Martius, Carl Friedrich Philipp Von
MARTIUS, CARL FRIEDRICH PHILIPP VON (1794-1868), German botanist and traveller, was born on the 17th of April 1794 at Erlangen, where he graduated M.D. in 1814, publishing as his thesis a critical catalogue of plants in the botanic garden of the university. He afterwards devoted himself to botanical study, and in 1817 he and J. B. von Spix were sent to Brazil by the king of Bavaria. They travelled from Rio de Janeiro through several of the southern and eastern provinces of Brazil, and ascended the river Amazon to Tabatinga, as well as some of its larger affluents. On his return to Europe in 1820 he was appointed conservator of the botanic garden at Munich, and in 1826 professor of botany in the university there, and held both offices till 1864. He devoted his chief attention to the flora of Brazil, and in addition to numerous short papers he published the Nova Genera et Species Plantarum Brasiliensium (1823-1832, 3 vols.) and Icones seleclae Plantarum Cryptogamicarum Brasiliensium (1827), both works being finely illustrated. An account of his travels in Brazil appeared in 3 vols. 4to, 1823-1831, with an atlas of plates, but probably the work by which he is best known is his Hisloria Palmarum (1823-1850) in 3 large folio volumes, of which one describes the palms discovered by himself in Brazil. In 1840 he began the Flora Brasiliensis, with the assistance of the most distinguished European botanists, who undertook monographs of the various orders. Its publication was continued after his death under the editorship of A. W. Eichler (1839-1887) until 1887, and subsequently of Ignaz von Urban. He also edited several works on the zoological collections made in Brazil by Spix, after the death of the latter in 1826. On the outbreak of potato disease in Europe he investigated it and published his observations in 1842. He also published works and short papers on the aborigines of Brazil, on their civil and social condition, on their past and probable future, on their diseases and medicines, and on the languages of the various tribes, especially the Tupi. He died at Munich on the 13th of December 1868.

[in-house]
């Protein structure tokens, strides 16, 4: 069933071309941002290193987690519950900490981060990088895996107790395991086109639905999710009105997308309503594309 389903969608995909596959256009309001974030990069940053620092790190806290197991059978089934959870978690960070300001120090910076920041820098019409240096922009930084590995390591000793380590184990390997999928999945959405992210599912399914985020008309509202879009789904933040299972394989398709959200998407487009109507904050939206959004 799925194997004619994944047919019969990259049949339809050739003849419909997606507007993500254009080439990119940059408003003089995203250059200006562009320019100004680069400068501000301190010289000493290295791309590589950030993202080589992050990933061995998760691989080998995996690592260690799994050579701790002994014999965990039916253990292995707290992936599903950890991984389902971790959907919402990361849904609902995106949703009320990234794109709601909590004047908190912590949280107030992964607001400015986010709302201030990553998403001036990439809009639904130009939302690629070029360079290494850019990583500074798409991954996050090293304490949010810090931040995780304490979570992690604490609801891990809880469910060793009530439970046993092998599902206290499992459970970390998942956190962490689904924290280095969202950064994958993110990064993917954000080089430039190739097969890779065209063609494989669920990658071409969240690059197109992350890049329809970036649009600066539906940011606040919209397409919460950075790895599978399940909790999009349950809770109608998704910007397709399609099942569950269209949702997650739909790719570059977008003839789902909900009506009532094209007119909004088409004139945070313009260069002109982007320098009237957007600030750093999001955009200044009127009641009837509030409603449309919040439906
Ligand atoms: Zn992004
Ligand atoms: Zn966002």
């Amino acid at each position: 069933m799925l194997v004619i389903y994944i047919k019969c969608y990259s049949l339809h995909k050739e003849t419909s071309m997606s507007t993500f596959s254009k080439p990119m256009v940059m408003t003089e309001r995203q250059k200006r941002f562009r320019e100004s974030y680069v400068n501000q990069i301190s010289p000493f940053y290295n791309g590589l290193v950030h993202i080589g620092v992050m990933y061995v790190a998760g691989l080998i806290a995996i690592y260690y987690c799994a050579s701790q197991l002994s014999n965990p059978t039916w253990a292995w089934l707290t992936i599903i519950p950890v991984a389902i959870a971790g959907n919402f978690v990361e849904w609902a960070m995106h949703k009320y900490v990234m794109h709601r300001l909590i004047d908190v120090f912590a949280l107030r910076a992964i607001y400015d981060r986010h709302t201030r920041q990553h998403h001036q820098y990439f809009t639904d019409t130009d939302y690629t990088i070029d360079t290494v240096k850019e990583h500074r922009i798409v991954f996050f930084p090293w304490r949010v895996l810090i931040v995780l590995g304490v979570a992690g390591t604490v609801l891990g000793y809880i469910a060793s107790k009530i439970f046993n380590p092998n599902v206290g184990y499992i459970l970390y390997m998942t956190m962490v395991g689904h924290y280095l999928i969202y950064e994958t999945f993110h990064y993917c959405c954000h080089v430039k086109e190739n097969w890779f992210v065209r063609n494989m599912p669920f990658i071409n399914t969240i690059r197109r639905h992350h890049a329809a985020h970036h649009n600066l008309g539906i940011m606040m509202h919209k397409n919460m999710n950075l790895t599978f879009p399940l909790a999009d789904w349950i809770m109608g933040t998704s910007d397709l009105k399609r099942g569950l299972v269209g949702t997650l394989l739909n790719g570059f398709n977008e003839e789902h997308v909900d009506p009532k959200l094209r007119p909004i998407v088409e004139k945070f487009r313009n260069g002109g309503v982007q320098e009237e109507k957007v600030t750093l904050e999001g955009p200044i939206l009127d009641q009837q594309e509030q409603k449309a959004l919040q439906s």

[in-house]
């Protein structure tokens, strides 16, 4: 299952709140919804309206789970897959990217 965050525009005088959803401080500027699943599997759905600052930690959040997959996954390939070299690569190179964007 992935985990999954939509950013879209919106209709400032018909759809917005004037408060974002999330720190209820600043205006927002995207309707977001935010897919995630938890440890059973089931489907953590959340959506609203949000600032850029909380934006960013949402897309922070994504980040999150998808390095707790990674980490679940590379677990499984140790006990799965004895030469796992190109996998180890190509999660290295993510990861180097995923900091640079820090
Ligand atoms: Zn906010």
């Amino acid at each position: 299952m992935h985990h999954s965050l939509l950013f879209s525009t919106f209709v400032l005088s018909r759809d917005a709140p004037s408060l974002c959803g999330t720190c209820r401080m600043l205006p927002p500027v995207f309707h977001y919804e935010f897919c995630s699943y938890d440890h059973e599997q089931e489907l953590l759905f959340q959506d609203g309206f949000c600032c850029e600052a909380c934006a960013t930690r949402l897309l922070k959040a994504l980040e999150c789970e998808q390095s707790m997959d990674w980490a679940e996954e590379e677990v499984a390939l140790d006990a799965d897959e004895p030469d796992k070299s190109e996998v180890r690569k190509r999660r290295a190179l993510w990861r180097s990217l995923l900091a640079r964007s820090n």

Note - this article incorporates content from Encyclopaedia Britannica, Eleventh Edition, (1910-1911)